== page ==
As a writer and iPad owner, I’m always looking for ways to use my iPad to write effectively. I do not need complex word processing software for my work – I just need simple plaintext editors that can sync with Dropbox, as I need a way to get my text on to an actual computer! WordPress is still a pain to use effectively on mobile, though an app like Blogsy helps out tremendously. Here are my favorite 4 solutions for cloud-based text editing on iOS.
iA Writer: This text editor’s greatest strength is its simplicity: pretty much the only setting that needs to be configured is Dropbox syncing, because it’s the only setting. Files can be saved anywhere on Dropbox, and there’s even iCloud support, which works with the Mac version of the software. The focus mode makes it much easier to just type without distraction, and the additional controls above the software keyboard make typing and editing text on the iPad screen far easier than any other app.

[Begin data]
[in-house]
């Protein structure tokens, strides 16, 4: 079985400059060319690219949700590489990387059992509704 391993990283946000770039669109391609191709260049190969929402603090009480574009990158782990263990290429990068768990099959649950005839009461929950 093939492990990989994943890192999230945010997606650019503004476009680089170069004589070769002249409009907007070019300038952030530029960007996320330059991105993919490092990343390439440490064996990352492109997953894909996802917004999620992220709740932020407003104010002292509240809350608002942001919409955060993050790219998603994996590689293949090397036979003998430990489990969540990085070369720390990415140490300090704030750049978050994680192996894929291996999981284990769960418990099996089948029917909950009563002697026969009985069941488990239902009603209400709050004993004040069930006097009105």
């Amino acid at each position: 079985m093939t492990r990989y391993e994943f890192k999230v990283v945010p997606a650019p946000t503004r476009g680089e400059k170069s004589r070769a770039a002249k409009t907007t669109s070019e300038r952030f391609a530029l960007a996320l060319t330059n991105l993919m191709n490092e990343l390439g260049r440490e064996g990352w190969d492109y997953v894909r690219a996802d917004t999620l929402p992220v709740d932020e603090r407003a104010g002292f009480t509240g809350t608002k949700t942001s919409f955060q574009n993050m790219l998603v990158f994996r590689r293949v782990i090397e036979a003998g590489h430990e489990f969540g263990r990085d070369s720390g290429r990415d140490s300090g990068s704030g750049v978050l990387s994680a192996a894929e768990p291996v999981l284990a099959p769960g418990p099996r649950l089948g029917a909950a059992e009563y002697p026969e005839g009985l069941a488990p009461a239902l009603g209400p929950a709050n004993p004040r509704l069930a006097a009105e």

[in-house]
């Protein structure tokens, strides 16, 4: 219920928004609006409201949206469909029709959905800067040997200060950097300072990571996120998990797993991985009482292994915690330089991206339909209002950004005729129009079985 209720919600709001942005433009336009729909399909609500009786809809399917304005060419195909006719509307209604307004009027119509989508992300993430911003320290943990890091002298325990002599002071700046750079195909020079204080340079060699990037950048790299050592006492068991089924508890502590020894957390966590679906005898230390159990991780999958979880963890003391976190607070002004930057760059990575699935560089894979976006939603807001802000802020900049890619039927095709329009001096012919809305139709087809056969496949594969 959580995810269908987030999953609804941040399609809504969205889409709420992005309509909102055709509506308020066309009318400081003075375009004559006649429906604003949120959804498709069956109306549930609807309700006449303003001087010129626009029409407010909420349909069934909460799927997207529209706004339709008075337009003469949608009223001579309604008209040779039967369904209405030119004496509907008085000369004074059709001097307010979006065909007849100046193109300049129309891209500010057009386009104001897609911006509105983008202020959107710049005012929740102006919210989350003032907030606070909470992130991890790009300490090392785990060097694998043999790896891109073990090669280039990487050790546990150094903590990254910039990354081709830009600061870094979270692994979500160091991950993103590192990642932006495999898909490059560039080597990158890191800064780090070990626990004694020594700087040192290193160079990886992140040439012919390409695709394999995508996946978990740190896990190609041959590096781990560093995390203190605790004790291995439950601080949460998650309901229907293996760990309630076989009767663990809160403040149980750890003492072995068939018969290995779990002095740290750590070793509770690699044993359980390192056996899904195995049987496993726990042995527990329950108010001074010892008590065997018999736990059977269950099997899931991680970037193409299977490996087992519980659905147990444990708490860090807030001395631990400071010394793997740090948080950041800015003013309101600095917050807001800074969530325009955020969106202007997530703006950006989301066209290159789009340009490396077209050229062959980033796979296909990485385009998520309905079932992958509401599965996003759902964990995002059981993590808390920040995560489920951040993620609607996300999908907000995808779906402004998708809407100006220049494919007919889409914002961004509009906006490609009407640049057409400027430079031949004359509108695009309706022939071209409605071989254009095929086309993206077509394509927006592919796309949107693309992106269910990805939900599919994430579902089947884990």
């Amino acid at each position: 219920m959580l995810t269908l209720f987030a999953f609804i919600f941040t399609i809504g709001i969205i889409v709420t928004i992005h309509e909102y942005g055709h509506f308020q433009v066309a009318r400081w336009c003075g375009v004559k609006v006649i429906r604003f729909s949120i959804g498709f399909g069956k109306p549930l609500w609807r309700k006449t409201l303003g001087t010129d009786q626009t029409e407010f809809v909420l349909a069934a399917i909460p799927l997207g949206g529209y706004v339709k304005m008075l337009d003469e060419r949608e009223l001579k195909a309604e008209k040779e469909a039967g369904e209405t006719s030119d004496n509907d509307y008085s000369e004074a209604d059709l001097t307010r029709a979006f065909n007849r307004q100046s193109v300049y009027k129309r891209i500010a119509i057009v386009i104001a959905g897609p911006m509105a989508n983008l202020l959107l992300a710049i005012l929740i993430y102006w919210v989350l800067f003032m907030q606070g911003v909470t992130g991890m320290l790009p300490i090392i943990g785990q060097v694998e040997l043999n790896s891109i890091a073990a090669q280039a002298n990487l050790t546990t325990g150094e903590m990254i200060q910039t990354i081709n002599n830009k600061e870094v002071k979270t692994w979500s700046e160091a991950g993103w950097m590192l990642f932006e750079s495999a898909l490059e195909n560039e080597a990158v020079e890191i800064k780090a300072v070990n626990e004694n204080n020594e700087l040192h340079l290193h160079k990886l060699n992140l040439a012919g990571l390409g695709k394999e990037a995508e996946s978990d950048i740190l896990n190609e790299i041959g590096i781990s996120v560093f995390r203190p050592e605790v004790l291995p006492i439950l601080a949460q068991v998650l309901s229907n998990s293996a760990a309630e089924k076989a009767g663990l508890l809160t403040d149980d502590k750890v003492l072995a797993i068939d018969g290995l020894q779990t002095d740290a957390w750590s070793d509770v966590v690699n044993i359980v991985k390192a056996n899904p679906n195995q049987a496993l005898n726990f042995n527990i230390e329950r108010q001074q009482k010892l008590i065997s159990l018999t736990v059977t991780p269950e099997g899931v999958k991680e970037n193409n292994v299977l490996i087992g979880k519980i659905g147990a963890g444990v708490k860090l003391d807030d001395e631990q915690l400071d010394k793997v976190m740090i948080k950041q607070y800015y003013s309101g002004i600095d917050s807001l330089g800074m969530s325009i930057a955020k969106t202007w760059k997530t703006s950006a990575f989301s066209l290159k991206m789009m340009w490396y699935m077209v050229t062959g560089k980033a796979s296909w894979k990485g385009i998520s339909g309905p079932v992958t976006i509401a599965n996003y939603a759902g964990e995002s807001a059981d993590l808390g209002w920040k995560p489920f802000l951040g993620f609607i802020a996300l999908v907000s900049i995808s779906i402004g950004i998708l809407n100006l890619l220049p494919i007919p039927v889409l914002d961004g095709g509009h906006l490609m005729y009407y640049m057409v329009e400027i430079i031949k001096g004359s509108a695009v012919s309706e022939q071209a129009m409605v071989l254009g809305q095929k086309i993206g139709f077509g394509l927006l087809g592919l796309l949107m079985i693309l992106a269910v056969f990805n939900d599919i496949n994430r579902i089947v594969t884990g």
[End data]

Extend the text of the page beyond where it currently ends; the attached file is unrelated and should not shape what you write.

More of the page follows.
Released: 2010-09-21 :: Category: Productivity
Notesy: This app’s strengths are twofold: first, it features great automatic saving to Dropbox. While it only can sync up to one directory for saving files, it does have subdirectory support. The app also offers universal support, something that iA Writer lacks, which makes it easy for me to type up articles on my iPod touch when I’m not near my iPad, or in a situation where it’s easier to use than the iPad.
Released: 2010-09-08 :: Category: Productivity
Daedalus: What this app does differently is that it uses a stack-based interface, where text documents can be stored in logically-arranged groups of files. This works well for multitaskers who need to work on just specific sections of text at a time, like when composing lists, or for those who want some kind of visual arrangement of their work. Daedalus also has multiple display themes, customizable buttons above the keyboard, and multiple file export options.
Released: 2011-05-21 :: Category: Productivity
Nocs: This app is designed for those who use Markdown; while it does type up plaintext and support editing of txt files in Dropbox, what this app brings to the table is the ability to convert Markdown to HTML easily. For those unaware of Markdown, it’s essentially a variety of HTML formatting commands that are designed to be easier to type in than most HTML formatting is, and to look presentable when viewed as plaintext. Nocs can convert Markdown-formatted text into HTML files, suitable for pasting into WordPress or anywhere else needed. Did I mention it’s also free and universal?